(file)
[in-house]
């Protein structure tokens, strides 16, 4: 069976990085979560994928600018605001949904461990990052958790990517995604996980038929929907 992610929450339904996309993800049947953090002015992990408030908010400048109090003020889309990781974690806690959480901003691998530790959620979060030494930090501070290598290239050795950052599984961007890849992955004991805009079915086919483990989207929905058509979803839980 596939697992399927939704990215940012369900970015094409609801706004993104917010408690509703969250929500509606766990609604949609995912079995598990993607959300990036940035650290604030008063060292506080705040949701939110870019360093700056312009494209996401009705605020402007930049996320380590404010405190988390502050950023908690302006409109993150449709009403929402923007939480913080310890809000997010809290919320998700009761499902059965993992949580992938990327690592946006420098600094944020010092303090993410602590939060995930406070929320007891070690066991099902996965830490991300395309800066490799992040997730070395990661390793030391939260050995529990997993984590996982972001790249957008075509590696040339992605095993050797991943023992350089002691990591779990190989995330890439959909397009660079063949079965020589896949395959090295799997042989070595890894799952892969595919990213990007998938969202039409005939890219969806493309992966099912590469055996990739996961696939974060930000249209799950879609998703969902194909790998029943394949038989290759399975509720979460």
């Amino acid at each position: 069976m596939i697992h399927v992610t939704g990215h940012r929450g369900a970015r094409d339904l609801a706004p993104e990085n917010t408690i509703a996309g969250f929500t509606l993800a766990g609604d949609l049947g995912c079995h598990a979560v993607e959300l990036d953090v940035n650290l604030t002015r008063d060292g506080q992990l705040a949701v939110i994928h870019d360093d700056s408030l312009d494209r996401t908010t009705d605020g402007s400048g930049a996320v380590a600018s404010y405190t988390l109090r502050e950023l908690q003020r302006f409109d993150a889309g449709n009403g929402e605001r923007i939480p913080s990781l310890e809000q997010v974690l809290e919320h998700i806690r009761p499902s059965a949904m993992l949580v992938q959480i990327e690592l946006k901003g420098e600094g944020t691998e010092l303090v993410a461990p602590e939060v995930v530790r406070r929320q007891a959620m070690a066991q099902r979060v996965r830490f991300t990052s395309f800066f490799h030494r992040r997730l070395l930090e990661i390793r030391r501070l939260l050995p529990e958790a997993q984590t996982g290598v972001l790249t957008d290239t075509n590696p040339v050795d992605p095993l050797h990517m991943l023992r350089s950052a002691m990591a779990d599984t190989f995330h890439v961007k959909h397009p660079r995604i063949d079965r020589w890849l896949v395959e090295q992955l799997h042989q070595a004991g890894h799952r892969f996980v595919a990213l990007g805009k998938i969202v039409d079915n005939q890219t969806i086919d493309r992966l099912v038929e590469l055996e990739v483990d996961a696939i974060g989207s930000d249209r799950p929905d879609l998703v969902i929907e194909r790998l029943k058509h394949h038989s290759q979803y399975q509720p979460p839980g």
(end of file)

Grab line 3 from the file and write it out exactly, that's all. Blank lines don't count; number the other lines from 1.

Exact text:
């Amino acid at each position: 069976m596939i697992h399927v992610t939704g990215h940012r929450g369900a970015r094409d339904l609801a706004p993104e990085n917010t408690i509703a996309g969250f929500t509606l993800a766990g609604d949609l049947g995912c079995h598990a979560v993607e959300l990036d953090v940035n650290l604030t002015r008063d060292g506080q992990l705040a949701v939110i994928h870019d360093d700056s408030l312009d494209r996401t908010t009705d605020g402007s400048g930049a996320v380590a600018s404010y405190t988390l109090r502050e950023l908690q003020r302006f409109d993150a889309g449709n009403g929402e605001r923007i939480p913080s990781l310890e809000q997010v974690l809290e919320h998700i806690r009761p499902s059965a949904m993992l949580v992938q959480i990327e690592l946006k901003g420098e600094g944020t691998e010092l303090v993410a461990p602590e939060v995930v530790r406070r929320q007891a959620m070690a066991q099902r979060v996965r830490f991300t990052s395309f800066f490799h030494r992040r997730l070395l930090e990661i390793r030391r501070l939260l050995p529990e958790a997993q984590t996982g290598v972001l790249t957008d290239t075509n590696p040339v050795d992605p095993l050797h990517m991943l023992r350089s950052a002691m990591a779990d599984t190989f995330h890439v961007k959909h397009p660079r995604i063949d079965r020589w890849l896949v395959e090295q992955l799997h042989q070595a004991g890894h799952r892969f996980v595919a990213l990007g805009k998938i969202v039409d079915n005939q890219t969806i086919d493309r992966l099912v038929e590469l055996e990739v483990d996961a696939i974060g989207s930000d249209r799950p929905d879609l998703v969902i929907e194909r790998l029943k058509h394949h038989s290759q979803y399975q509720p979460p839980g």